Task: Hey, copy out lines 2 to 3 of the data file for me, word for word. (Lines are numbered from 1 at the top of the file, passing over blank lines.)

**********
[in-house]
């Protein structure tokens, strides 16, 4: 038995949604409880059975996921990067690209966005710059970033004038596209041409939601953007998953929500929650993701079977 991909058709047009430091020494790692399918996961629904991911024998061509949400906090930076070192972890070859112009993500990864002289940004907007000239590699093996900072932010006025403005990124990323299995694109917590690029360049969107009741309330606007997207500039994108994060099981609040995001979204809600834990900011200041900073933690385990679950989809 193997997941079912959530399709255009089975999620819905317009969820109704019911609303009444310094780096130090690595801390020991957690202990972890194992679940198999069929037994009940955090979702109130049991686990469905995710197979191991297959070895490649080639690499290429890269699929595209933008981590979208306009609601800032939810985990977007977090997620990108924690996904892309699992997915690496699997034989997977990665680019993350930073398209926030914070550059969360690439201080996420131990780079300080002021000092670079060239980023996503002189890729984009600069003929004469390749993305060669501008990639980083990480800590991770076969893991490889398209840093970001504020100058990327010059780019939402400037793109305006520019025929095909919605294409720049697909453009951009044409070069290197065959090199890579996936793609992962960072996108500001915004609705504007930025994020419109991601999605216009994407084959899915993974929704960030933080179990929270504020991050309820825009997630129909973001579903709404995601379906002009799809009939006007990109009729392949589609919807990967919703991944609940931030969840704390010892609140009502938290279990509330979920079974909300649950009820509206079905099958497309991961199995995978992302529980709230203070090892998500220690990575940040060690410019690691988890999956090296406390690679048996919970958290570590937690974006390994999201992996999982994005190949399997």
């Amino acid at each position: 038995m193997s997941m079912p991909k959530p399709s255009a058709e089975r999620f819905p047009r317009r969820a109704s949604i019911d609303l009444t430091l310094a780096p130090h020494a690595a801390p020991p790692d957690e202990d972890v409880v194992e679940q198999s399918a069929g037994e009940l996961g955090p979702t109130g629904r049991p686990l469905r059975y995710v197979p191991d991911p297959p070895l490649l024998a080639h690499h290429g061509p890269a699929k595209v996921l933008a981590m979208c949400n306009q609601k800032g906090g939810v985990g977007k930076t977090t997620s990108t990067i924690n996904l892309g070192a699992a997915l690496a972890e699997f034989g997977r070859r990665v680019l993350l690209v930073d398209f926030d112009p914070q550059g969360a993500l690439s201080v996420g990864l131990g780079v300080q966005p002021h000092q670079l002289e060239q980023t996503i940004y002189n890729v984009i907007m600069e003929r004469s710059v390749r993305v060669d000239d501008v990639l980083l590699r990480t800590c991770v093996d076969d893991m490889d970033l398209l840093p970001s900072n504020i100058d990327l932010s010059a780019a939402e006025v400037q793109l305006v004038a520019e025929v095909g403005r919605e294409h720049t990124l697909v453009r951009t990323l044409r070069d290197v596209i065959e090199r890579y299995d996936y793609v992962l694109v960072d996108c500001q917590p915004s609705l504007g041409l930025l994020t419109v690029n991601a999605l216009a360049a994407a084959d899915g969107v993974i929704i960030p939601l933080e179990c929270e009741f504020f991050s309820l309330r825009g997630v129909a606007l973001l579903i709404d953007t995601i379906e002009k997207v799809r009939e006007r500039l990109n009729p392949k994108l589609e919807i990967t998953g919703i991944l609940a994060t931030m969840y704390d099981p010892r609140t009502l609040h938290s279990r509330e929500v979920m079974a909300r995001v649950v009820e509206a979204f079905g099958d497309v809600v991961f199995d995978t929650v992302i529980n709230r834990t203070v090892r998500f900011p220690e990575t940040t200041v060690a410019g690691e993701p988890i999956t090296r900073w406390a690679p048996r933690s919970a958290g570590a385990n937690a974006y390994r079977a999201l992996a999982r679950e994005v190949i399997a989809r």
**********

């Protein structure tokens, strides 16, 4: 038995949604409880059975996921990067690209966005710059970033004038596209041409939601953007998953929500929650993701079977 991909058709047009430091020494790692399918996961629904991911024998061509949400906090930076070192972890070859112009993500990864002289940004907007000239590699093996900072932010006025403005990124990323299995694109917590690029360049969107009741309330606007997207500039994108994060099981609040995001979204809600834990900011200041900073933690385990679950989809 193997997941079912959530399709255009089975999620819905317009969820109704019911609303009444310094780096130090690595801390020991957690202990972890194992679940198999069929037994009940955090979702109130049991686990469905995710197979191991297959070895490649080639690499290429890269699929595209933008981590979208306009609601800032939810985990977007977090997620990108924690996904892309699992997915690496699997034989997977990665680019993350930073398209926030914070550059969360690439201080996420131990780079300080002021000092670079060239980023996503002189890729984009600069003929004469390749993305060669501008990639980083990480800590991770076969893991490889398209840093970001504020100058990327010059780019939402400037793109305006520019025929095909919605294409720049697909453009951009044409070069290197065959090199890579996936793609992962960072996108500001915004609705504007930025994020419109991601999605216009994407084959899915993974929704960030933080179990929270504020991050309820825009997630129909973001579903709404995601379906002009799809009939006007990109009729392949589609919807990967919703991944609940931030969840704390010892609140009502938290279990509330979920079974909300649950009820509206079905099958497309991961199995995978992302529980709230203070090892998500220690990575940040060690410019690691988890999956090296406390690679048996919970958290570590937690974006390994999201992996999982994005190949399997």
């Amino acid at each position: 038995m193997s997941m079912p991909k959530p399709s255009a058709e089975r999620f819905p047009r317009r969820a109704s949604i019911d609303l009444t430091l310094a780096p130090h020494a690595a801390p020991p790692d957690e202990d972890v409880v194992e679940q198999s399918a069929g037994e009940l996961g955090p979702t109130g629904r049991p686990l469905r059975y995710v197979p191991d991911p297959p070895l490649l024998a080639h690499h290429g061509p890269a699929k595209v996921l933008a981590m979208c949400n306009q609601k800032g906090g939810v985990g977007k930076t977090t997620s990108t990067i924690n996904l892309g070192a699992a997915l690496a972890e699997f034989g997977r070859r990665v680019l993350l690209v930073d398209f926030d112009p914070q550059g969360a993500l690439s201080v996420g990864l131990g780079v300080q966005p002021h000092q670079l002289e060239q980023t996503i940004y002189n890729v984009i907007m600069e003929r004469s710059v390749r993305v060669d000239d501008v990639l980083l590699r990480t800590c991770v093996d076969d893991m490889d970033l398209l840093p970001s900072n504020i100058d990327l932010s010059a780019a939402e006025v400037q793109l305006v004038a520019e025929v095909g403005r919605e294409h720049t990124l697909v453009r951009t990323l044409r070069d290197v596209i065959e090199r890579y299995d996936y793609v992962l694109v960072d996108c500001q917590p915004s609705l504007g041409l930025l994020t419109v690029n991601a999605l216009a360049a994407a084959d899915g969107v993974i929704i960030p939601l933080e179990c929270e009741f504020f991050s309820l309330r825009g997630v129909a606007l973001l579903i709404d953007t995601i379906e002009k997207v799809r009939e006007r500039l990109n009729p392949k994108l589609e919807i990967t998953g919703i991944l609940a994060t931030m969840y704390d099981p010892r609140t009502l609040h938290s279990r509330e929500v979920m079974a909300r995001v649950v009820e509206a979204f079905g099958d497309v809600v991961f199995d995978t929650v992302i529980n709230r834990t203070v090892r998500f900011p220690e990575t940040t200041v060690a410019g690691e993701p988890i999956t090296r900073w406390a690679p048996r933690s919970a958290g570590a385990n937690a974006y390994r079977a999201l992996a999982r679950e994005v190949i399997a989809r």